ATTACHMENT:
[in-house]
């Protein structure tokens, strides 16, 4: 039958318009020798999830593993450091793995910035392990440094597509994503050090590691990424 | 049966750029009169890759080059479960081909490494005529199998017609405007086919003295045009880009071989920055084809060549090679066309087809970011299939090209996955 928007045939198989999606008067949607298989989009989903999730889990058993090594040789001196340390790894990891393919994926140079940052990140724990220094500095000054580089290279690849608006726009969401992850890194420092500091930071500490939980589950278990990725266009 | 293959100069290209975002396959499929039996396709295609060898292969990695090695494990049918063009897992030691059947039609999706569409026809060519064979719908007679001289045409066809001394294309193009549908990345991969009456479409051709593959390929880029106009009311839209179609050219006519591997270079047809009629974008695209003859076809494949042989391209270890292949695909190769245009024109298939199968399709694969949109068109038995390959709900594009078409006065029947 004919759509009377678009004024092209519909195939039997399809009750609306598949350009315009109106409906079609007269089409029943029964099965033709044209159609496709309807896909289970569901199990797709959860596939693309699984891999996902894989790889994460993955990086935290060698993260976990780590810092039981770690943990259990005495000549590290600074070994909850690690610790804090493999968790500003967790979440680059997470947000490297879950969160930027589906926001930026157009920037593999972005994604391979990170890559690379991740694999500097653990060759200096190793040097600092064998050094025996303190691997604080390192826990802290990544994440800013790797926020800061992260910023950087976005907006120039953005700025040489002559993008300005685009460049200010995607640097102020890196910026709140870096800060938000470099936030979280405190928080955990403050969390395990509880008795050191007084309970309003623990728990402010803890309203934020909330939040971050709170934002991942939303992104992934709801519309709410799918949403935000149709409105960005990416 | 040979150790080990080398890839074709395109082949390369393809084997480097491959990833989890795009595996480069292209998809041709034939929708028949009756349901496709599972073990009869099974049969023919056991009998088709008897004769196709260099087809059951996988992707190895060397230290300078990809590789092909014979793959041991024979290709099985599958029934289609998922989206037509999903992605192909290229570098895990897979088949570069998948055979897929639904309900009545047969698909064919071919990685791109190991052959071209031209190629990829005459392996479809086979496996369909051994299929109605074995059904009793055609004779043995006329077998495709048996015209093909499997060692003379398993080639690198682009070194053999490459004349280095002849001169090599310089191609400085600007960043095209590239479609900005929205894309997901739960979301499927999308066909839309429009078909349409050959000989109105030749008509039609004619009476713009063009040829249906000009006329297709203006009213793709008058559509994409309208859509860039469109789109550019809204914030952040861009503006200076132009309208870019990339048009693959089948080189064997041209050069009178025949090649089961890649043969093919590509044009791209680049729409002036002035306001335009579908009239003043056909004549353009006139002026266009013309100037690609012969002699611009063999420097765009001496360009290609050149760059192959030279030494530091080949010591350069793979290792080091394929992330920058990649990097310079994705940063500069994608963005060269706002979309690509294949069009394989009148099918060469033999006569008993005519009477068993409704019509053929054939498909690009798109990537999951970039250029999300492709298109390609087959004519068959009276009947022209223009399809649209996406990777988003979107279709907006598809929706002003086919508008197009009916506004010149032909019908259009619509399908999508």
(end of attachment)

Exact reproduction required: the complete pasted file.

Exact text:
[in-house]
């Protein structure tokens, strides 16, 4: 039958318009020798999830593993450091793995910035392990440094597509994503050090590691990424 | 049966750029009169890759080059479960081909490494005529199998017609405007086919003295045009880009071989920055084809060549090679066309087809970011299939090209996955 928007045939198989999606008067949607298989989009989903999730889990058993090594040789001196340390790894990891393919994926140079940052990140724990220094500095000054580089290279690849608006726009969401992850890194420092500091930071500490939980589950278990990725266009 | 293959100069290209975002396959499929039996396709295609060898292969990695090695494990049918063009897992030691059947039609999706569409026809060519064979719908007679001289045409066809001394294309193009549908990345991969009456479409051709593959390929880029106009009311839209179609050219006519591997270079047809009629974008695209003859076809494949042989391209270890292949695909190769245009024109298939199968399709694969949109068109038995390959709900594009078409006065029947 004919759509009377678009004024092209519909195939039997399809009750609306598949350009315009109106409906079609007269089409029943029964099965033709044209159609496709309807896909289970569901199990797709959860596939693309699984891999996902894989790889994460993955990086935290060698993260976990780590810092039981770690943990259990005495000549590290600074070994909850690690610790804090493999968790500003967790979440680059997470947000490297879950969160930027589906926001930026157009920037593999972005994604391979990170890559690379991740694999500097653990060759200096190793040097600092064998050094025996303190691997604080390192826990802290990544994440800013790797926020800061992260910023950087976005907006120039953005700025040489002559993008300005685009460049200010995607640097102020890196910026709140870096800060938000470099936030979280405190928080955990403050969390395990509880008795050191007084309970309003623990728990402010803890309203934020909330939040971050709170934002991942939303992104992934709801519309709410799918949403935000149709409105960005990416 | 040979150790080990080398890839074709395109082949390369393809084997480097491959990833989890795009595996480069292209998809041709034939929708028949009756349901496709599972073990009869099974049969023919056991009998088709008897004769196709260099087809059951996988992707190895060397230290300078990809590789092909014979793959041991024979290709099985599958029934289609998922989206037509999903992605192909290229570098895990897979088949570069998948055979897929639904309900009545047969698909064919071919990685791109190991052959071209031209190629990829005459392996479809086979496996369909051994299929109605074995059904009793055609004779043995006329077998495709048996015209093909499997060692003379398993080639690198682009070194053999490459004349280095002849001169090599310089191609400085600007960043095209590239479609900005929205894309997901739960979301499927999308066909839309429009078909349409050959000989109105030749008509039609004619009476713009063009040829249906000009006329297709203006009213793709008058559509994409309208859509860039469109789109550019809204914030952040861009503006200076132009309208870019990339048009693959089948080189064997041209050069009178025949090649089961890649043969093919590509044009791209680049729409002036002035306001335009579908009239003043056909004549353009006139002026266009013309100037690609012969002699611009063999420097765009001496360009290609050149760059192959030279030494530091080949010591350069793979290792080091394929992330920058990649990097310079994705940063500069994608963005060269706002979309690509294949069009394989009148099918060469033999006569008993005519009477068993409704019509053929054939498909690009798109990537999951970039250029999300492709298109390609087959004519068959009276009947022209223009399809649209996406990777988003979107279709907006598809929706002003086919508008197009009916506004010149032909019908259009619509399908999508």